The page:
Note and rest values
From left to right, on the upper staff (treble clef), we have a whole note, half note, quarter note, eighth note and sixteenth note. On the lower staff (bass clef), we have a whole rest, half rest, quarter rest, eighth rest and sixteenth rest. This is by the way Music Studio from Activision on the Commodore 64.
The time signature appears at the beginning of a music piece, as two numbers, one on top of the other. The top number indicates the number of beats per measure. The lower number indicates the note corresponding to one beat.
An heavily used signature is 4/4, also known as C, for common time. With 4/4, you have 4 beats per measure and one beat corresponds to a quarter note. So, within a measure, you can have one whole note, two half notes, four quarter notes, etc.
You of course have quite a few time signatures at your disposal. Another common signature is 3/4 where you only have 3 beats per measure. That's a signature used for waltzes for example.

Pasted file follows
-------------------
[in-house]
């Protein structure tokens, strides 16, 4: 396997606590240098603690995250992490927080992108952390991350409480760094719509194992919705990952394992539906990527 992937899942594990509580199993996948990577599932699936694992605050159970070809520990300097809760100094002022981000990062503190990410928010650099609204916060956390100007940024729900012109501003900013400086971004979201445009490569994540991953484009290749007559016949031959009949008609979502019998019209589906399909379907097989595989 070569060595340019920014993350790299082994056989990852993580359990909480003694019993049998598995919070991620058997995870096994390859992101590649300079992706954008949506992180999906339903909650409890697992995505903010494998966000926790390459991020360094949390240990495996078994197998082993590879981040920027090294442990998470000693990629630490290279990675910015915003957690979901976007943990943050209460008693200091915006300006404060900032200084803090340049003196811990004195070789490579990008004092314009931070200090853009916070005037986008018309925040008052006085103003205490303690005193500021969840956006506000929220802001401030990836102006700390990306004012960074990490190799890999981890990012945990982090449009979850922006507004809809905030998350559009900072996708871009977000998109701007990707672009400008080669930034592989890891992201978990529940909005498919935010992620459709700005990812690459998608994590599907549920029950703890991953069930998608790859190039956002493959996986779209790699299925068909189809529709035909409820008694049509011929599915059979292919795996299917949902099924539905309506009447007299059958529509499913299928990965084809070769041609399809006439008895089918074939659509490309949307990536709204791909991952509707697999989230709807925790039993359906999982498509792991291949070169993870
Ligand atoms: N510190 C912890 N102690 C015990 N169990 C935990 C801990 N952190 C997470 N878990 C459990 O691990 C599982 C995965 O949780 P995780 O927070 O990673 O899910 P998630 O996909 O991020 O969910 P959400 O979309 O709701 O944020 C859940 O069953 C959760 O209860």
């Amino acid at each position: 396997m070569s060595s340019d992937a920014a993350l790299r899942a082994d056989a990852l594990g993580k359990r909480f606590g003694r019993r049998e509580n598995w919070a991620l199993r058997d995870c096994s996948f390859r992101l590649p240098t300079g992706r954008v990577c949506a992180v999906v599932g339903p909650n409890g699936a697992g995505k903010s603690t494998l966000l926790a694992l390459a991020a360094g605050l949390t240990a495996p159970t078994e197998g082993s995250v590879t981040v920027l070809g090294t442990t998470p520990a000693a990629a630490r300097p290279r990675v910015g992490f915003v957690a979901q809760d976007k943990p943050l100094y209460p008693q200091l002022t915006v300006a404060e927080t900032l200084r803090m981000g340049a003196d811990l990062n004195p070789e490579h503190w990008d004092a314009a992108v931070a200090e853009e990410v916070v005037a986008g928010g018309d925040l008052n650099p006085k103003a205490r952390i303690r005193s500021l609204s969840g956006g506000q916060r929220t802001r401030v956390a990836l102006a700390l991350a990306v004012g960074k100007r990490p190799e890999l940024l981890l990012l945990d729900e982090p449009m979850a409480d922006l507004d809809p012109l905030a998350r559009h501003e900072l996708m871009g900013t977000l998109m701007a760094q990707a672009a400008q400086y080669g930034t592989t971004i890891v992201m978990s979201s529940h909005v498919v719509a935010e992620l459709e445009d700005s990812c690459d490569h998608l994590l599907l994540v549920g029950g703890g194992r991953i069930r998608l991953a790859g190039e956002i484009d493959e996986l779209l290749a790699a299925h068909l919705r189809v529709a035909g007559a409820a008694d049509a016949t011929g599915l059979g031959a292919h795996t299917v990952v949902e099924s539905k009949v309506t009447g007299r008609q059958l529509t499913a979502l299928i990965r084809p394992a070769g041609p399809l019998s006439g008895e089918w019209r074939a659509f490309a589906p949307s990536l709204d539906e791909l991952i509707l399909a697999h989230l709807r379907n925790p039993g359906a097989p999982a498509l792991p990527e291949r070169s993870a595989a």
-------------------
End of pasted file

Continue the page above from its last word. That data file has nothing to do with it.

It is usually pretty easy to tell the number of beats per measure (the upper number in the time signature) by just listening to when the kick drum is hit.
On the Nintendo KORG DS-10, we have 16 steps per pattern as the default. It kinda means the signature is 4/4 (assuming the pattern itself represents a measure) and that each step is a sixteenth note. The time signature on the KORG DS-10 is certainly not limited to 4/4. If we change the number of steps in the pattern to 12, we can possibly have a 3/4 signature and play waltzes (if we really want to).
In this video, we use the legato effect to change the duration of notes from sixteenth (default) to quarter notes. Note that the BPM (beats per minute) has been quite lowered so that we can easily follow the 16 steps of the pattern as the beat goes on.